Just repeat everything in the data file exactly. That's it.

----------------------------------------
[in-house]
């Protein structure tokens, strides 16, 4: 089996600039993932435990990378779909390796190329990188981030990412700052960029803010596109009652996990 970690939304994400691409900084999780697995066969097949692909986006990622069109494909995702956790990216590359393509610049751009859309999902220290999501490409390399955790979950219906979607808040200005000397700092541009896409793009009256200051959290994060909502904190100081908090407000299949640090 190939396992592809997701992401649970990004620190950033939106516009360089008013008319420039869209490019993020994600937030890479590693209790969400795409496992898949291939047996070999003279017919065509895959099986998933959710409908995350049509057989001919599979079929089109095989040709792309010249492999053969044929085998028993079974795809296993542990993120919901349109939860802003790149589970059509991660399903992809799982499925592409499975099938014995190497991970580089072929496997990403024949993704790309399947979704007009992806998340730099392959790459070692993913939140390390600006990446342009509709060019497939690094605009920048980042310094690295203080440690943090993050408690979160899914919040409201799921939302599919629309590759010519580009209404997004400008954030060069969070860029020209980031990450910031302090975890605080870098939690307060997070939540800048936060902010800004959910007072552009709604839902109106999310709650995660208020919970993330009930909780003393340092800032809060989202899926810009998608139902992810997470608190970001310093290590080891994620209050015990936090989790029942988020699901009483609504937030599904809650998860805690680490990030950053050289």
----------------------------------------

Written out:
[in-house]
């Protein structure tokens, strides 16, 4: 089996600039993932435990990378779909390796190329990188981030990412700052960029803010596109009652996990 970690939304994400691409900084999780697995066969097949692909986006990622069109494909995702956790990216590359393509610049751009859309999902220290999501490409390399955790979950219906979607808040200005000397700092541009896409793009009256200051959290994060909502904190100081908090407000299949640090 190939396992592809997701992401649970990004620190950033939106516009360089008013008319420039869209490019993020994600937030890479590693209790969400795409496992898949291939047996070999003279017919065509895959099986998933959710409908995350049509057989001919599979079929089109095989040709792309010249492999053969044929085998028993079974795809296993542990993120919901349109939860802003790149589970059509991660399903992809799982499925592409499975099938014995190497991970580089072929496997990403024949993704790309399947979704007009992806998340730099392959790459070692993913939140390390600006990446342009509709060019497939690094605009920048980042310094690295203080440690943090993050408690979160899914919040409201799921939302599919629309590759010519580009209404997004400008954030060069969070860029020209980031990450910031302090975890605080870098939690307060997070939540800048936060902010800004959910007072552009709604839902109106999310709650995660208020919970993330009930909780003393340092800032809060989202899926810009998608139902992810997470608190970001310093290590080891994620209050015990936090989790029942988020699901009483609504937030599904809650998860805690680490990030950053050289």